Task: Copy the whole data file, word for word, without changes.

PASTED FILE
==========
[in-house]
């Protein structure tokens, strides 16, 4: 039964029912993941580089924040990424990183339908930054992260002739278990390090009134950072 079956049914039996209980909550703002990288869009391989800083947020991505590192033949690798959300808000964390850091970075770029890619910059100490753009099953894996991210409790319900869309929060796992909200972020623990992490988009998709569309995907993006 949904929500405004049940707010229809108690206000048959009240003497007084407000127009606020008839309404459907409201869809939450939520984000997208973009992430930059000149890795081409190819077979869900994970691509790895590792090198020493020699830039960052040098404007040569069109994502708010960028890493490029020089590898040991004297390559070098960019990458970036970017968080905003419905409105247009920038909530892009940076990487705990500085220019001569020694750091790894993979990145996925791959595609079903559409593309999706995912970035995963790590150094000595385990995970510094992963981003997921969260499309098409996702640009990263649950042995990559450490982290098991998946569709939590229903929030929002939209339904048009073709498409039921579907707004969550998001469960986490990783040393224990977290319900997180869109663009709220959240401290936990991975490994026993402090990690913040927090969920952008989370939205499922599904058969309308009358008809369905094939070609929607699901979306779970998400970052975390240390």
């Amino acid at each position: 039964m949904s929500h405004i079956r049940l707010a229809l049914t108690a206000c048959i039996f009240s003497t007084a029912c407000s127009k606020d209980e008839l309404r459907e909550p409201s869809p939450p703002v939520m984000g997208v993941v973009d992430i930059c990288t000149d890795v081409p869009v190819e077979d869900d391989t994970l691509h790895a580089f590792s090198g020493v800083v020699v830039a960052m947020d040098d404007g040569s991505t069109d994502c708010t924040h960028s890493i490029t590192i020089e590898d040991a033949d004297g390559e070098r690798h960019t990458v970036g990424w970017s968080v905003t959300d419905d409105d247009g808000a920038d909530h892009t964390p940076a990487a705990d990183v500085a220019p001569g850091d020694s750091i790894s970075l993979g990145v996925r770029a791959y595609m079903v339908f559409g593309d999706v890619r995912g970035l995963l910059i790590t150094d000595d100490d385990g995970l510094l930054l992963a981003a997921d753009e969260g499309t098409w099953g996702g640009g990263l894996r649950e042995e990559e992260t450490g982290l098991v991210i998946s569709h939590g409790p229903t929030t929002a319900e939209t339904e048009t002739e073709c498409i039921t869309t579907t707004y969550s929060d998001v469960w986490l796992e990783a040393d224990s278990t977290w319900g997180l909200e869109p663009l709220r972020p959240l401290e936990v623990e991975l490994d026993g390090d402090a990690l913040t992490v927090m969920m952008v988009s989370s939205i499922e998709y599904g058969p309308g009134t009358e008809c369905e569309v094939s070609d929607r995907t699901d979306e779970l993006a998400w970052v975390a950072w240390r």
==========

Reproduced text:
[in-house]
């Protein structure tokens, strides 16, 4: 039964029912993941580089924040990424990183339908930054992260002739278990390090009134950072 079956049914039996209980909550703002990288869009391989800083947020991505590192033949690798959300808000964390850091970075770029890619910059100490753009099953894996991210409790319900869309929060796992909200972020623990992490988009998709569309995907993006 949904929500405004049940707010229809108690206000048959009240003497007084407000127009606020008839309404459907409201869809939450939520984000997208973009992430930059000149890795081409190819077979869900994970691509790895590792090198020493020699830039960052040098404007040569069109994502708010960028890493490029020089590898040991004297390559070098960019990458970036970017968080905003419905409105247009920038909530892009940076990487705990500085220019001569020694750091790894993979990145996925791959595609079903559409593309999706995912970035995963790590150094000595385990995970510094992963981003997921969260499309098409996702640009990263649950042995990559450490982290098991998946569709939590229903929030929002939209339904048009073709498409039921579907707004969550998001469960986490990783040393224990977290319900997180869109663009709220959240401290936990991975490994026993402090990690913040927090969920952008989370939205499922599904058969309308009358008809369905094939070609929607699901979306779970998400970052975390240390």
């Amino acid at each position: 039964m949904s929500h405004i079956r049940l707010a229809l049914t108690a206000c048959i039996f009240s003497t007084a029912c407000s127009k606020d209980e008839l309404r459907e909550p409201s869809p939450p703002v939520m984000g997208v993941v973009d992430i930059c990288t000149d890795v081409p869009v190819e077979d869900d391989t994970l691509h790895a580089f590792s090198g020493v800083v020699v830039a960052m947020d040098d404007g040569s991505t069109d994502c708010t924040h960028s890493i490029t590192i020089e590898d040991a033949d004297g390559e070098r690798h960019t990458v970036g990424w970017s968080v905003t959300d419905d409105d247009g808000a920038d909530h892009t964390p940076a990487a705990d990183v500085a220019p001569g850091d020694s750091i790894s970075l993979g990145v996925r770029a791959y595609m079903v339908f559409g593309d999706v890619r995912g970035l995963l910059i790590t150094d000595d100490d385990g995970l510094l930054l992963a981003a997921d753009e969260g499309t098409w099953g996702g640009g990263l894996r649950e042995e990559e992260t450490g982290l098991v991210i998946s569709h939590g409790p229903t929030t929002a319900e939209t339904e048009t002739e073709c498409i039921t869309t579907t707004y969550s929060d998001v469960w986490l796992e990783a040393d224990s278990t977290w319900g997180l909200e869109p663009l709220r972020p959240l401290e936990v623990e991975l490994d026993g390090d402090a990690l913040t992490v927090m969920m952008v988009s989370s939205i499922e998709y599904g058969p309308g009134t009358e008809c369905e569309v094939s070609d929607r995907t699901d979306e779970l993006a998400w970052v975390a950072w240390r």